Telles (2004) argues that the promotion of the ideology of “racial democracy” and symbols of multiracial harmony was a “well-engineered” strategy for preventing dissent by racial minorities, particularly Afro-Brazilians. The illusion of “racial democracy” in Brazil helped to decrease solidarity among blacks as did the promise of becoming “white” through miscegenation. Marx (1998) attributes the lack of racially exclusionary policies in the country to the lack of inter-white power struggles. Because of this absence, racism against blacks was not used by the government to unify competing groups of whites as occurred in the United States and South Africa.

Beginning in the 1950s, scholars inside and outside Brazil challenged the widespread denial of racism in Brazil, providing evidence of persistent racial inequalities and discrimination (Costa Vargas 2003; Telles 2004: 42-44; Maio 2001). Black protest did not emerge in the country until the 1970s however. Starting then, the black movement  emphasized the importance of black collective identity, denounced racial democracy as a myth, and pursued a class-based and race-based agenda. Nevertheless, the belief that Brazil was a “racial democracy” remained commonplace throughout the 1970s and 1980s (Telles 2004: 44).

The Brazilian government only began to officially recognize racism and adopt reforms to minimize it in the 1990s, after the country returned to democratic rule and in response to pressure from Afro-Brazilians. Organized blacks pursued racial justice through law suits and the development of affirmative action programs. They used international human rights conferences to increase pressure on the government to adopt racial reforms. Racial reforms were also encouraged by the election of President Lula De Silva, representing the Workers’ Party, who emphasized the importance of racial equality and black culture. In 2002, a national program for affirmative action was adopted. Lula also appointed black and mixed race officials to lead national ministries for the first time in Brazil’s history and created a secretariat for Promoting Policies of Racial Inclusion. The black movement has increased public awareness of racism as a national problem over the past decade (Telles 2004). Even so, as our observations above suggest, there are still many lighter-skinned Brazilians that refuse to acknowledge their racial identity, and racism towards Asians persists.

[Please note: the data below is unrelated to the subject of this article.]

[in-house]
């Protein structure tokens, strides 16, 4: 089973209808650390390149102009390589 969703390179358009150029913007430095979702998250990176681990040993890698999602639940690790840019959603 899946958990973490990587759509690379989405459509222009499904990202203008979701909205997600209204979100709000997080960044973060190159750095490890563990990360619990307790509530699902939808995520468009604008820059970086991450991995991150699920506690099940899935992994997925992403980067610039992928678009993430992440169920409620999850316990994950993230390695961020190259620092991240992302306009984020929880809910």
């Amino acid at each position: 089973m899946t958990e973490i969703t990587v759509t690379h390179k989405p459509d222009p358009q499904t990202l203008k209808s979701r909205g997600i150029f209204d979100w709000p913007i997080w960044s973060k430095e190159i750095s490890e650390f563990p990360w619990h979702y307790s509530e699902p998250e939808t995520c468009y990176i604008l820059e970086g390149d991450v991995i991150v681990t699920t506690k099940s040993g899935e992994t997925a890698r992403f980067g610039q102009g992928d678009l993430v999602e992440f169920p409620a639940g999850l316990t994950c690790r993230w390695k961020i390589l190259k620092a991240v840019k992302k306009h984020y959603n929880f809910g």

As we finish this paper, four of us have recently returned from the 2007 World Social Forum, which was held in Nairobi, Kenya. This was the first time the WSF was held in Africa (although Bamako, Mali, was one of three sites for the 2006 polycentric WSF). Obviously, the location of the WSF is incredibly important in terms of who gets to participate and what issues are at the forefront of discussion. While blacks/Africans only comprised 18.3% of our sample that reported their race in 2005, this number will be much higher when we analyze our 2007 data.

An interview with Hassen Lorgat, campaigns and communications department manager for the South African NGO Coalition highlights the significance of holding the forum in Africa, where the concerns of the poor blacks are difficult to ignore: "This (WSF 2007) presents for us time to reflect and rededicate ourselves to fighting the immense poverty that’s gripping Africa." He said that while not all groups attending the Forum share the same perspective, "I think we have similar hopes and (sources of) despair. Take for example the 24,000 people who die of hunger every day, globally -- and the 8,200 people who die of AIDS everyday, a large number in South Africa. If we don’t come back to these core issues, with 1.1 billion people having no clean water globally, we’ll be doing humanity an injustice" (cited in Nduru 2007). The website for the 2006 Bamako forum also discussed the significance of holding the WSF in Africa: "the Forum of Bamako 2006 will stand as the first opportunity given to African progressive forces to set up their fights and their alternatives in a global seeking of the construction of a fair world ..." (World Social Forum 2006).